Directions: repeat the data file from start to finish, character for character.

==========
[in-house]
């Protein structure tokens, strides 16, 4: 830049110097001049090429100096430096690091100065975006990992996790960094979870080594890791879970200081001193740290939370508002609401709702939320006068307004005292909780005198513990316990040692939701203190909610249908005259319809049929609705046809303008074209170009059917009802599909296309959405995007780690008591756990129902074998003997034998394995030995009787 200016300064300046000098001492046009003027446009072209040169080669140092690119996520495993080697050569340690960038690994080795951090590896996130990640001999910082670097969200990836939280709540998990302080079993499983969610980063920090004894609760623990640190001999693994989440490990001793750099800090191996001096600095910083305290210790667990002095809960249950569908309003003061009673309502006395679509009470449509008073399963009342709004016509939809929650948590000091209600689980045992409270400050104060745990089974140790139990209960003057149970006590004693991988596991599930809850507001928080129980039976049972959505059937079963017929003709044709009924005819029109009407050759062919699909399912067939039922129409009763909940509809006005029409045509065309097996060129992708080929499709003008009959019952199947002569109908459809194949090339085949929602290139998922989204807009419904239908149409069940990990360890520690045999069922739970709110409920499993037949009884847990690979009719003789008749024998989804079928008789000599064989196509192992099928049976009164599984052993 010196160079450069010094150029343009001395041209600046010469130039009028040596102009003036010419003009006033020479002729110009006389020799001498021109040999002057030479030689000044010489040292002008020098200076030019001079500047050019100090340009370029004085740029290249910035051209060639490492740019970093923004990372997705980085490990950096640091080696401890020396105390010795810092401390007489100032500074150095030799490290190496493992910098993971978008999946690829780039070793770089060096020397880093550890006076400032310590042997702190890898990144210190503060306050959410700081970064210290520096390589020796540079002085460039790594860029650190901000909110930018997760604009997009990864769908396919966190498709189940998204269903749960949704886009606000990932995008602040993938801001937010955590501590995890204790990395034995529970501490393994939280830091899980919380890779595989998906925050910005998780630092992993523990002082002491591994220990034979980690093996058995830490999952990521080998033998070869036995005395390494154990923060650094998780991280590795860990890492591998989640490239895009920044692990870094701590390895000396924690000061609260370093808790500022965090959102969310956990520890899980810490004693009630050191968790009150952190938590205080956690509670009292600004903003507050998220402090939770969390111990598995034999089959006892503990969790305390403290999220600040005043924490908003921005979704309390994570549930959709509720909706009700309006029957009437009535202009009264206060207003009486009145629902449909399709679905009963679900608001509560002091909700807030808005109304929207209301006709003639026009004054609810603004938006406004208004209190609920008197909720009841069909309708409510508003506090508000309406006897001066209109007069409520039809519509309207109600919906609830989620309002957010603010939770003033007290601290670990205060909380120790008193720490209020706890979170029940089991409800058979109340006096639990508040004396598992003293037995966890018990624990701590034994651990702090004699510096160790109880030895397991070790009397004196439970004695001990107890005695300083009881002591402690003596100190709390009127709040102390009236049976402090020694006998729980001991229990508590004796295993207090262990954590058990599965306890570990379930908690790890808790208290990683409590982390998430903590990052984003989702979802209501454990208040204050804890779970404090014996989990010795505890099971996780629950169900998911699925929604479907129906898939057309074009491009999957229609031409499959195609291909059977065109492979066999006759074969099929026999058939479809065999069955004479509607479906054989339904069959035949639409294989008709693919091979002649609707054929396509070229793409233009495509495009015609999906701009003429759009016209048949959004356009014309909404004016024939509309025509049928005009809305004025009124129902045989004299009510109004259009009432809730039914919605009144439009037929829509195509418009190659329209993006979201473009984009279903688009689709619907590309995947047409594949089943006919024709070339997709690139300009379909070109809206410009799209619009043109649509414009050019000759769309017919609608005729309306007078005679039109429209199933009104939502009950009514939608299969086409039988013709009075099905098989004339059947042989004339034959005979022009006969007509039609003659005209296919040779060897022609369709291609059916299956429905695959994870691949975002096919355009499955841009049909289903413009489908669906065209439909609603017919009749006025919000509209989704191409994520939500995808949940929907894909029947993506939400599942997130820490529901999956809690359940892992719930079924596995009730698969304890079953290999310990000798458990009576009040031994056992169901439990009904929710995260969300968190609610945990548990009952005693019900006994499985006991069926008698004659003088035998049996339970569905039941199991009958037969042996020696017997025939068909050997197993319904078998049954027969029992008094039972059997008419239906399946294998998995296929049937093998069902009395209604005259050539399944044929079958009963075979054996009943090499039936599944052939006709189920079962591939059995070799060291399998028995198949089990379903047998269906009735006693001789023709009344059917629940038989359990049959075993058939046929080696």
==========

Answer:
[in-house]
């Protein structure tokens, strides 16, 4: 830049110097001049090429100096430096690091100065975006990992996790960094979870080594890791879970200081001193740290939370508002609401709702939320006068307004005292909780005198513990316990040692939701203190909610249908005259319809049929609705046809303008074209170009059917009802599909296309959405995007780690008591756990129902074998003997034998394995030995009787 200016300064300046000098001492046009003027446009072209040169080669140092690119996520495993080697050569340690960038690994080795951090590896996130990640001999910082670097969200990836939280709540998990302080079993499983969610980063920090004894609760623990640190001999693994989440490990001793750099800090191996001096600095910083305290210790667990002095809960249950569908309003003061009673309502006395679509009470449509008073399963009342709004016509939809929650948590000091209600689980045992409270400050104060745990089974140790139990209960003057149970006590004693991988596991599930809850507001928080129980039976049972959505059937079963017929003709044709009924005819029109009407050759062919699909399912067939039922129409009763909940509809006005029409045509065309097996060129992708080929499709003008009959019952199947002569109908459809194949090339085949929602290139998922989204807009419904239908149409069940990990360890520690045999069922739970709110409920499993037949009884847990690979009719003789008749024998989804079928008789000599064989196509192992099928049976009164599984052993 010196160079450069010094150029343009001395041209600046010469130039009028040596102009003036010419003009006033020479002729110009006389020799001498021109040999002057030479030689000044010489040292002008020098200076030019001079500047050019100090340009370029004085740029290249910035051209060639490492740019970093923004990372997705980085490990950096640091080696401890020396105390010795810092401390007489100032500074150095030799490290190496493992910098993971978008999946690829780039070793770089060096020397880093550890006076400032310590042997702190890898990144210190503060306050959410700081970064210290520096390589020796540079002085460039790594860029650190901000909110930018997760604009997009990864769908396919966190498709189940998204269903749960949704886009606000990932995008602040993938801001937010955590501590995890204790990395034995529970501490393994939280830091899980919380890779595989998906925050910005998780630092992993523990002082002491591994220990034979980690093996058995830490999952990521080998033998070869036995005395390494154990923060650094998780991280590795860990890492591998989640490239895009920044692990870094701590390895000396924690000061609260370093808790500022965090959102969310956990520890899980810490004693009630050191968790009150952190938590205080956690509670009292600004903003507050998220402090939770969390111990598995034999089959006892503990969790305390403290999220600040005043924490908003921005979704309390994570549930959709509720909706009700309006029957009437009535202009009264206060207003009486009145629902449909399709679905009963679900608001509560002091909700807030808005109304929207209301006709003639026009004054609810603004938006406004208004209190609920008197909720009841069909309708409510508003506090508000309406006897001066209109007069409520039809519509309207109600919906609830989620309002957010603010939770003033007290601290670990205060909380120790008193720490209020706890979170029940089991409800058979109340006096639990508040004396598992003293037995966890018990624990701590034994651990702090004699510096160790109880030895397991070790009397004196439970004695001990107890005695300083009881002591402690003596100190709390009127709040102390009236049976402090020694006998729980001991229990508590004796295993207090262990954590058990599965306890570990379930908690790890808790208290990683409590982390998430903590990052984003989702979802209501454990208040204050804890779970404090014996989990010795505890099971996780629950169900998911699925929604479907129906898939057309074009491009999957229609031409499959195609291909059977065109492979066999006759074969099929026999058939479809065999069955004479509607479906054989339904069959035949639409294989008709693919091979002649609707054929396509070229793409233009495509495009015609999906701009003429759009016209048949959004356009014309909404004016024939509309025509049928005009809305004025009124129902045989004299009510109004259009009432809730039914919605009144439009037929829509195509418009190659329209993006979201473009984009279903688009689709619907590309995947047409594949089943006919024709070339997709690139300009379909070109809206410009799209619009043109649509414009050019000759769309017919609608005729309306007078005679039109429209199933009104939502009950009514939608299969086409039988013709009075099905098989004339059947042989004339034959005979022009006969007509039609003659005209296919040779060897022609369709291609059916299956429905695959994870691949975002096919355009499955841009049909289903413009489908669906065209439909609603017919009749006025919000509209989704191409994520939500995808949940929907894909029947993506939400599942997130820490529901999956809690359940892992719930079924596995009730698969304890079953290999310990000798458990009576009040031994056992169901439990009904929710995260969300968190609610945990548990009952005693019900006994499985006991069926008698004659003088035998049996339970569905039941199991009958037969042996020696017997025939068909050997197993319904078998049954027969029992008094039972059997008419239906399946294998998995296929049937093998069902009395209604005259050539399944044929079958009963075979054996009943090499039936599944052939006709189920079962591939059995070799060291399998028995198949089990379903047998269906009735006693001789023709009344059917629940038989359990049959075993058939046929080696």